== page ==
• The experiential intervention of reviewing various mementos of the family history—such as photographs, video recordings, cards, letters, drawings, etc.—the rejected parent and child reconnect emotionally by reliving the experiences of their relationship prior to the onset of the alienation.
  • Family therapy sessions to correct misinformation and false allegations against the alienated/rejected parent. Correcting distorted information the child has been told is essential to the healing process of the parent-child relationship.
  • Psycho educational videos on Alienation and the development of false memories in children and adults
  • Chosen family activities that occur outside of the counseling office where the parent assumes the parental role of supervising engaging with, and enjoying the child. These activities help the parent and child to actually create new experiences. The therapist accompanies the child and parent throughout these activities to provide support and encouragement as needed.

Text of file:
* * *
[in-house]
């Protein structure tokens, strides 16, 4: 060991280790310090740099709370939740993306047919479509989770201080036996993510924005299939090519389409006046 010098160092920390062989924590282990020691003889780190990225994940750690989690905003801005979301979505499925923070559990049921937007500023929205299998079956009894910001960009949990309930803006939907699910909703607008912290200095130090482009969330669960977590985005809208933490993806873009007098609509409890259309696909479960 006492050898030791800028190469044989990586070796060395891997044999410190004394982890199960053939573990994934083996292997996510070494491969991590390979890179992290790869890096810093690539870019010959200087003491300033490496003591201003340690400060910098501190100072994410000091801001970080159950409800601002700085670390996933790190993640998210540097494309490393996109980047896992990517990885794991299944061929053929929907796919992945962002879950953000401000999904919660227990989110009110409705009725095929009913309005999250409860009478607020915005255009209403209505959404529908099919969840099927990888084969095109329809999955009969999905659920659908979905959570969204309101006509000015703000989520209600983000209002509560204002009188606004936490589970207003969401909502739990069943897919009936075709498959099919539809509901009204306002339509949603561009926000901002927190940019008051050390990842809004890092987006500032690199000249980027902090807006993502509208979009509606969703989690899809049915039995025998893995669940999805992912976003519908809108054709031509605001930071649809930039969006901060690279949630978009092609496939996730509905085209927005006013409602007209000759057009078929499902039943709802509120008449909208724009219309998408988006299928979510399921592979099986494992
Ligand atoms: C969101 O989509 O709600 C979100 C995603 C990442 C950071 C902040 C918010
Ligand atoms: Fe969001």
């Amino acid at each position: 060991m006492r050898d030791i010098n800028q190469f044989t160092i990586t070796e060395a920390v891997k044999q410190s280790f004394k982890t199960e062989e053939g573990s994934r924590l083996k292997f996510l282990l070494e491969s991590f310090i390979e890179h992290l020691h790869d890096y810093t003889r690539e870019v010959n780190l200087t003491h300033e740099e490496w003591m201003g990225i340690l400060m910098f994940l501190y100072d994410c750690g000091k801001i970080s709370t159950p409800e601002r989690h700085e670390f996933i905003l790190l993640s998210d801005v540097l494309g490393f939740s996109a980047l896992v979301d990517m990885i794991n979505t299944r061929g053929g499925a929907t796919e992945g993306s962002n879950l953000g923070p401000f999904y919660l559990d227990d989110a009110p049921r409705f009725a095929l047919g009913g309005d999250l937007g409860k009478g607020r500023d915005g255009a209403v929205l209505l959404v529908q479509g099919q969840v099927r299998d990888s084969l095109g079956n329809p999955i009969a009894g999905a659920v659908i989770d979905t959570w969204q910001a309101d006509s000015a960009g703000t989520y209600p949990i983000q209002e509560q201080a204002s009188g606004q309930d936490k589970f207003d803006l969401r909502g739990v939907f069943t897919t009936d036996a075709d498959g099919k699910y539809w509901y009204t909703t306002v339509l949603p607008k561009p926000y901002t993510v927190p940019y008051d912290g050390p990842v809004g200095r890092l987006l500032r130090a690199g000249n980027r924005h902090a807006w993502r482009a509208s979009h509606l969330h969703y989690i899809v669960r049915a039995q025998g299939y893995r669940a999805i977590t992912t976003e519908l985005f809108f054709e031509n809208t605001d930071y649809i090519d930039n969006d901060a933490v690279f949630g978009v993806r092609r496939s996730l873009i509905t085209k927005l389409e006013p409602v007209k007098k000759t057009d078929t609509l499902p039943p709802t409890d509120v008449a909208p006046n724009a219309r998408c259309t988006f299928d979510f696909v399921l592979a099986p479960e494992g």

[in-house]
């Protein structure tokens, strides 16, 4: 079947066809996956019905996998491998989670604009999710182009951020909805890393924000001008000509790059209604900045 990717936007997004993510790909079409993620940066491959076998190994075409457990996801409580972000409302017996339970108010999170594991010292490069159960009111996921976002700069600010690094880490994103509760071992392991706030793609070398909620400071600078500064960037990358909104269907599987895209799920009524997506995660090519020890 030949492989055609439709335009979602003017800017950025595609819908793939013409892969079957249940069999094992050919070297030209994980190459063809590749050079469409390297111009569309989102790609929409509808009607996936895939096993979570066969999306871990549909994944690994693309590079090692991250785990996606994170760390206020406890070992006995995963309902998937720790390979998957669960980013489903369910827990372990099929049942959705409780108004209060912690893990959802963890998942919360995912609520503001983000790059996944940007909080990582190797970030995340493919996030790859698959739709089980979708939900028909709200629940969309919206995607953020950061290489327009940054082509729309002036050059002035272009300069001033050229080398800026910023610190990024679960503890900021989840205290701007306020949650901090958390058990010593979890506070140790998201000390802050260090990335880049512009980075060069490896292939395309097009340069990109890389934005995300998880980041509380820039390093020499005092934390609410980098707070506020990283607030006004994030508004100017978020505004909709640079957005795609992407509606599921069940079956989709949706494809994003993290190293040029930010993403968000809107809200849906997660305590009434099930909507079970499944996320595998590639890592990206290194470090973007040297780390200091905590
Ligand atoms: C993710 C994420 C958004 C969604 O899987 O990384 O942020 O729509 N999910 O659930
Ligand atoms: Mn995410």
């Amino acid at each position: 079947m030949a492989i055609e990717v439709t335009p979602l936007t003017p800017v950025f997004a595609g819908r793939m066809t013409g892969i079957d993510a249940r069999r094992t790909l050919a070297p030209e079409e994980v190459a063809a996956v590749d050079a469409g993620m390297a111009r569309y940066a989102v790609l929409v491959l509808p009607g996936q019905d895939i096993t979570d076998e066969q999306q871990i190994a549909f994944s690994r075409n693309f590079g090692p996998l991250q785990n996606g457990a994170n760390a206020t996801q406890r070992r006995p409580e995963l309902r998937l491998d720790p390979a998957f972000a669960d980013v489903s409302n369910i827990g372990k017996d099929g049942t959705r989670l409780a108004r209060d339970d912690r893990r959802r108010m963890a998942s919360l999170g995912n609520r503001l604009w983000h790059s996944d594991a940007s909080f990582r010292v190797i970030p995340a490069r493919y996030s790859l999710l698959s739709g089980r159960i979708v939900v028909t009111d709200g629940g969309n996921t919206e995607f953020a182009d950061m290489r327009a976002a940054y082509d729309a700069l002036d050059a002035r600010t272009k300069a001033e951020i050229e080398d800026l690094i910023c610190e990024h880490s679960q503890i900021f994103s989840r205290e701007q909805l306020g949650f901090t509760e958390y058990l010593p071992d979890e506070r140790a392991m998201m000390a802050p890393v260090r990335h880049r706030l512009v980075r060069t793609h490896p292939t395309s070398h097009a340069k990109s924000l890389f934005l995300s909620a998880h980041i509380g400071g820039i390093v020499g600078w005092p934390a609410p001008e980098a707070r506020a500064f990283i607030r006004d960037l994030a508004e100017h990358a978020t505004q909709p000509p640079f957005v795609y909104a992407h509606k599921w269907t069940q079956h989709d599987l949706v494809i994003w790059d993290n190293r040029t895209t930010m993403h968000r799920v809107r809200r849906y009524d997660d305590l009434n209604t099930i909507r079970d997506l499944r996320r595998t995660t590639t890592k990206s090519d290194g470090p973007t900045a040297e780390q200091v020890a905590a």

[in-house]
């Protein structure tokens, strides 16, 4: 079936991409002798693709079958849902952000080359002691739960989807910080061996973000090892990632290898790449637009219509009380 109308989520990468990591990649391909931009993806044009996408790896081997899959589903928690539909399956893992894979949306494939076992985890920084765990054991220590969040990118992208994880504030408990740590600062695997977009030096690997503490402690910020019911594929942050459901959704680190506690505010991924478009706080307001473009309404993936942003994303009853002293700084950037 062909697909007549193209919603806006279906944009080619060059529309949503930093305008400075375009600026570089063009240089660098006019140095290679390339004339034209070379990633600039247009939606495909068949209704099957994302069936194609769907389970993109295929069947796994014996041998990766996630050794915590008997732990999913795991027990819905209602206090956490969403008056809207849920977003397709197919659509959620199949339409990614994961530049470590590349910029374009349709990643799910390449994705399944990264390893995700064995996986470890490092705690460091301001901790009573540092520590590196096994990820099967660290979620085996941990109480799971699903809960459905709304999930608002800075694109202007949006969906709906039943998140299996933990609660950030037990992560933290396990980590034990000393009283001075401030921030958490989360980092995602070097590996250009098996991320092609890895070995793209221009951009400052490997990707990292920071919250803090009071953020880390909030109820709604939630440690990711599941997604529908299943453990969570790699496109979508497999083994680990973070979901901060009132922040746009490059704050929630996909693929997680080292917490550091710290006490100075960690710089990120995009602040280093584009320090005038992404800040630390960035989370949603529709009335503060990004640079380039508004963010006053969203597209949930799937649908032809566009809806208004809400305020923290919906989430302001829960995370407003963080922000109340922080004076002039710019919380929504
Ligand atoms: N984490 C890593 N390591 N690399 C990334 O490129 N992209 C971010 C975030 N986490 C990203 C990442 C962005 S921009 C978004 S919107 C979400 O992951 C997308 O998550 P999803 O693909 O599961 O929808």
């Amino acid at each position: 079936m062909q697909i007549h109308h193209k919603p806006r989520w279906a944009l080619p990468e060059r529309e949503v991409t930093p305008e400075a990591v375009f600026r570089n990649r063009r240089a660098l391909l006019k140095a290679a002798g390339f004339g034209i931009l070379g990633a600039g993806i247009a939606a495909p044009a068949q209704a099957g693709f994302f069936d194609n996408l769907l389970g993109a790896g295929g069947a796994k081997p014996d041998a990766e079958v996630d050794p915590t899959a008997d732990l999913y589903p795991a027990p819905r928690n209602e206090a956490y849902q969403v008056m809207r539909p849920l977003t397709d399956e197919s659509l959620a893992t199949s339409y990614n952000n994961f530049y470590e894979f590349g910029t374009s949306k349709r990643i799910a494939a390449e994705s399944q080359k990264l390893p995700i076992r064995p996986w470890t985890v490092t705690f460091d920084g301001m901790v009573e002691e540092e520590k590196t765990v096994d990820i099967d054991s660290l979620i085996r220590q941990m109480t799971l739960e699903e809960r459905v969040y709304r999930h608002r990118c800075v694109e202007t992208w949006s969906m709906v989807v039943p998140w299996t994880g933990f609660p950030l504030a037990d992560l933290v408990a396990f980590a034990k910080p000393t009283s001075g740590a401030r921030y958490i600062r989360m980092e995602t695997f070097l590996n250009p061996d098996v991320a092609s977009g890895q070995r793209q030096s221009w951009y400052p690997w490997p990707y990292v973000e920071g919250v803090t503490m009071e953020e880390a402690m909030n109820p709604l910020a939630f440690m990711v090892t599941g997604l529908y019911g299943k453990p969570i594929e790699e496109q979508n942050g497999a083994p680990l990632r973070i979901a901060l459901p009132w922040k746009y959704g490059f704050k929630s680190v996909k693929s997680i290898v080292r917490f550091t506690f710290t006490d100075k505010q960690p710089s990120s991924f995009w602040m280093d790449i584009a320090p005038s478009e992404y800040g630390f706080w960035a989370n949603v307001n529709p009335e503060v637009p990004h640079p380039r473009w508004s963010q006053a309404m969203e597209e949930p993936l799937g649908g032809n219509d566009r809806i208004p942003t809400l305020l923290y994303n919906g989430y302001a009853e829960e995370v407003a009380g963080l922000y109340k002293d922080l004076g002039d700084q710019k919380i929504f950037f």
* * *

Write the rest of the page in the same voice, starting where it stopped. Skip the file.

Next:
• The participation of the alienated/rejected parent’s nuclear and extended family with whom the child has had prior relationships are encouraged to be involved in the treatment process. These family members help to facilitate the reunification. The alienated/rejected parent determines who should be invited to participate in the intervention.


Reunification is essential to the child’s healthy behavioral, cognitive, and emotional development:
  1. Teaching a child to emotionally and physically cutoff from a previously loving family relationship can be psychologically damaging, especially with respect to the vital parent/child relationship
  2. A child cannot develop healthy self-esteem if she/he perceives a parent to be bad, abusive, unloving, worthless, etc. Research has shown that the negative qualities a child attributes to a parent will be internalized and contribute to their own sense of low self -esteem.